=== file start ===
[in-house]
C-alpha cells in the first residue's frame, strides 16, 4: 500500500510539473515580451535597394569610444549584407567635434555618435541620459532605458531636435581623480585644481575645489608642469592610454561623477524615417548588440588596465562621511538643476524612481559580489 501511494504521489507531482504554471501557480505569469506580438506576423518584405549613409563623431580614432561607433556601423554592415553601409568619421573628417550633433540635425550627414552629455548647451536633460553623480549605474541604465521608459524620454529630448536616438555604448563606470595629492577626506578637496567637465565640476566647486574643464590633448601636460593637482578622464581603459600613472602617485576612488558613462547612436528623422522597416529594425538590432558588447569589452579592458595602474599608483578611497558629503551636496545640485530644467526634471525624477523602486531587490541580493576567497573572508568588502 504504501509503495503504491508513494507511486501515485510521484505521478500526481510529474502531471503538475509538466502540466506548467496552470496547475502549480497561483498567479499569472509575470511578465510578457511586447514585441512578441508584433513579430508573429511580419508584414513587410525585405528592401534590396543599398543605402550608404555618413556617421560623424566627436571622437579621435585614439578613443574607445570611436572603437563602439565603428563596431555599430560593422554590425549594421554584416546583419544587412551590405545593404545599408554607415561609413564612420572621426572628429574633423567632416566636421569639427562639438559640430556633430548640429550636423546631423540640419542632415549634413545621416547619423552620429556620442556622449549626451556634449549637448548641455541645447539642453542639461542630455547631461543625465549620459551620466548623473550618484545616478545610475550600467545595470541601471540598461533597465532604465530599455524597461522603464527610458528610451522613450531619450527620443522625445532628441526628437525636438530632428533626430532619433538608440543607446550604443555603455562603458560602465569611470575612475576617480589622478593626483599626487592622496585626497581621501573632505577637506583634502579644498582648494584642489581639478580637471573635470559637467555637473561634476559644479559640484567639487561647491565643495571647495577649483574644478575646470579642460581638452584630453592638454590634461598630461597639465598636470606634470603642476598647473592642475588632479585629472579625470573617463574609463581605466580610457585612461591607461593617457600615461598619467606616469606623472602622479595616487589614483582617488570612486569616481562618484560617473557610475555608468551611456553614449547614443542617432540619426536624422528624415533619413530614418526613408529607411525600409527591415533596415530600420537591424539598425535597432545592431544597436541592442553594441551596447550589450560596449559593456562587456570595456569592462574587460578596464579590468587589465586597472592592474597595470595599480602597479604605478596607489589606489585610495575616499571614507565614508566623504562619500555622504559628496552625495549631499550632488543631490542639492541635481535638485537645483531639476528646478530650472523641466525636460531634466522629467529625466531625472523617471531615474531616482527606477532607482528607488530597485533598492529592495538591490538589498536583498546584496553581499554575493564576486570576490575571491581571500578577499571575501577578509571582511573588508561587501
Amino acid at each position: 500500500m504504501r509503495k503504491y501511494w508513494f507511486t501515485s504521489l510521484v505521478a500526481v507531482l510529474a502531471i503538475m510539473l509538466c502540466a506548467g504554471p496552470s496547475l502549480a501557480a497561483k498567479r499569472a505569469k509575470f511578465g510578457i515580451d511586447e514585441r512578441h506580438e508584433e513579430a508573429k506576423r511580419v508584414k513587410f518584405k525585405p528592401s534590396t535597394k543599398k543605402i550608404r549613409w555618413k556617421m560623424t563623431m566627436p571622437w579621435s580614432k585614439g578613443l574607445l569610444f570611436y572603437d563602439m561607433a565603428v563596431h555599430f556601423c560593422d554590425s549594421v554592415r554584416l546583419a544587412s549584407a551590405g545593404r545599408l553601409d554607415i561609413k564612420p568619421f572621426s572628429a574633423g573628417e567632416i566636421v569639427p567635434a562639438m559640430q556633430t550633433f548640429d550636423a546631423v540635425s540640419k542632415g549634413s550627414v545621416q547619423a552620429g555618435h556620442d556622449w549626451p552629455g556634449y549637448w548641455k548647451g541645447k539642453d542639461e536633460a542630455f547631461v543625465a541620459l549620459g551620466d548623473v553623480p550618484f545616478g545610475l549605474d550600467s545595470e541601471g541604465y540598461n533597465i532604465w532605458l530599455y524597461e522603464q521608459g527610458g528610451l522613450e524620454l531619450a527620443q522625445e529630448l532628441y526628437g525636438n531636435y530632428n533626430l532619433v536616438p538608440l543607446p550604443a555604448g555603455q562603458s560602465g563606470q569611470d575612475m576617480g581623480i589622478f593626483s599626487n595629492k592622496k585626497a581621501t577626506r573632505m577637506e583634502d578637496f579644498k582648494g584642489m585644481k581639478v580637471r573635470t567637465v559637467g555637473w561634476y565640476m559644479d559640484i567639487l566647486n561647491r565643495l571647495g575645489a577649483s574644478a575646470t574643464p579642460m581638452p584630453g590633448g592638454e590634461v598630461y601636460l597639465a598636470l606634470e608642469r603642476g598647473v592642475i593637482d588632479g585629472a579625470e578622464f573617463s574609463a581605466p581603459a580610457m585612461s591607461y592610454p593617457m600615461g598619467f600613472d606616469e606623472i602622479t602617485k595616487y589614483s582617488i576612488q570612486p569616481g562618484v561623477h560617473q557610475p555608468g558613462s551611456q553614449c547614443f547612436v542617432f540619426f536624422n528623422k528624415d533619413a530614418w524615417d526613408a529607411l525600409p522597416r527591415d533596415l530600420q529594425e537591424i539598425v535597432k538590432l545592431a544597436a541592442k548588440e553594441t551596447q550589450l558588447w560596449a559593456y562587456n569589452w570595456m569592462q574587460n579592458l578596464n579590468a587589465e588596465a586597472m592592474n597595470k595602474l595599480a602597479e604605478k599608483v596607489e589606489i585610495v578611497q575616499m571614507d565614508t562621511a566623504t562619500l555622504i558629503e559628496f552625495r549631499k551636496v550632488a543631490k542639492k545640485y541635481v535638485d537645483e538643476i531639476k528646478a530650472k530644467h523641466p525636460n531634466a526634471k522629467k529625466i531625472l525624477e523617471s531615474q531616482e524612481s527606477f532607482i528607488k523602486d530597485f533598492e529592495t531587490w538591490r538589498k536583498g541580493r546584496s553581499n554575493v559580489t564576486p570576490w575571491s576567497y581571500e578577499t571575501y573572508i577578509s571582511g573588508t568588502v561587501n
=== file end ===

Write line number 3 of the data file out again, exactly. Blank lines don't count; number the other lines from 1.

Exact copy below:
Amino acid at each position: 500500500m504504501r509503495k503504491y501511494w508513494f507511486t501515485s504521489l510521484v505521478a500526481v507531482l510529474a502531471i503538475m510539473l509538466c502540466a506548467g504554471p496552470s496547475l502549480a501557480a497561483k498567479r499569472a505569469k509575470f511578465g510578457i515580451d511586447e514585441r512578441h506580438e508584433e513579430a508573429k506576423r511580419v508584414k513587410f518584405k525585405p528592401s534590396t535597394k543599398k543605402i550608404r549613409w555618413k556617421m560623424t563623431m566627436p571622437w579621435s580614432k585614439g578613443l574607445l569610444f570611436y572603437d563602439m561607433a565603428v563596431h555599430f556601423c560593422d554590425s549594421v554592415r554584416l546583419a544587412s549584407a551590405g545593404r545599408l553601409d554607415i561609413k564612420p568619421f572621426s572628429a574633423g573628417e567632416i566636421v569639427p567635434a562639438m559640430q556633430t550633433f548640429d550636423a546631423v540635425s540640419k542632415g549634413s550627414v545621416q547619423a552620429g555618435h556620442d556622449w549626451p552629455g556634449y549637448w548641455k548647451g541645447k539642453d542639461e536633460a542630455f547631461v543625465a541620459l549620459g551620466d548623473v553623480p550618484f545616478g545610475l549605474d550600467s545595470e541601471g541604465y540598461n533597465i532604465w532605458l530599455y524597461e522603464q521608459g527610458g528610451l522613450e524620454l531619450a527620443q522625445e529630448l532628441y526628437g525636438n531636435y530632428n533626430l532619433v536616438p538608440l543607446p550604443a555604448g555603455q562603458s560602465g563606470q569611470d575612475m576617480g581623480i589622478f593626483s599626487n595629492k592622496k585626497a581621501t577626506r573632505m577637506e583634502d578637496f579644498k582648494g584642489m585644481k581639478v580637471r573635470t567637465v559637467g555637473w561634476y565640476m559644479d559640484i567639487l566647486n561647491r565643495l571647495g575645489a577649483s574644478a575646470t574643464p579642460m581638452p584630453g590633448g592638454e590634461v598630461y601636460l597639465a598636470l606634470e608642469r603642476g598647473v592642475i593637482d588632479g585629472a579625470e578622464f573617463s574609463a581605466p581603459a580610457m585612461s591607461y592610454p593617457m600615461g598619467f600613472d606616469e606623472i602622479t602617485k595616487y589614483s582617488i576612488q570612486p569616481g562618484v561623477h560617473q557610475p555608468g558613462s551611456q553614449c547614443f547612436v542617432f540619426f536624422n528623422k528624415d533619413a530614418w524615417d526613408a529607411l525600409p522597416r527591415d533596415l530600420q529594425e537591424i539598425v535597432k538590432l545592431a544597436a541592442k548588440e553594441t551596447q550589450l558588447w560596449a559593456y562587456n569589452w570595456m569592462q574587460n579592458l578596464n579590468a587589465e588596465a586597472m592592474n597595470k595602474l595599480a602597479e604605478k599608483v596607489e589606489i585610495v578611497q575616499m571614507d565614508t562621511a566623504t562619500l555622504i558629503e559628496f552625495r549631499k551636496v550632488a543631490k542639492k545640485y541635481v535638485d537645483e538643476i531639476k528646478a530650472k530644467h523641466p525636460n531634466a526634471k522629467k529625466i531625472l525624477e523617471s531615474q531616482e524612481s527606477f532607482i528607488k523602486d530597485f533598492e529592495t531587490w538591490r538589498k536583498g541580493r546584496s553581499n554575493v559580489t564576486p570576490w575571491s576567497y581571500e578577499t571575501y573572508i577578509s571582511g573588508t568588502v561587501n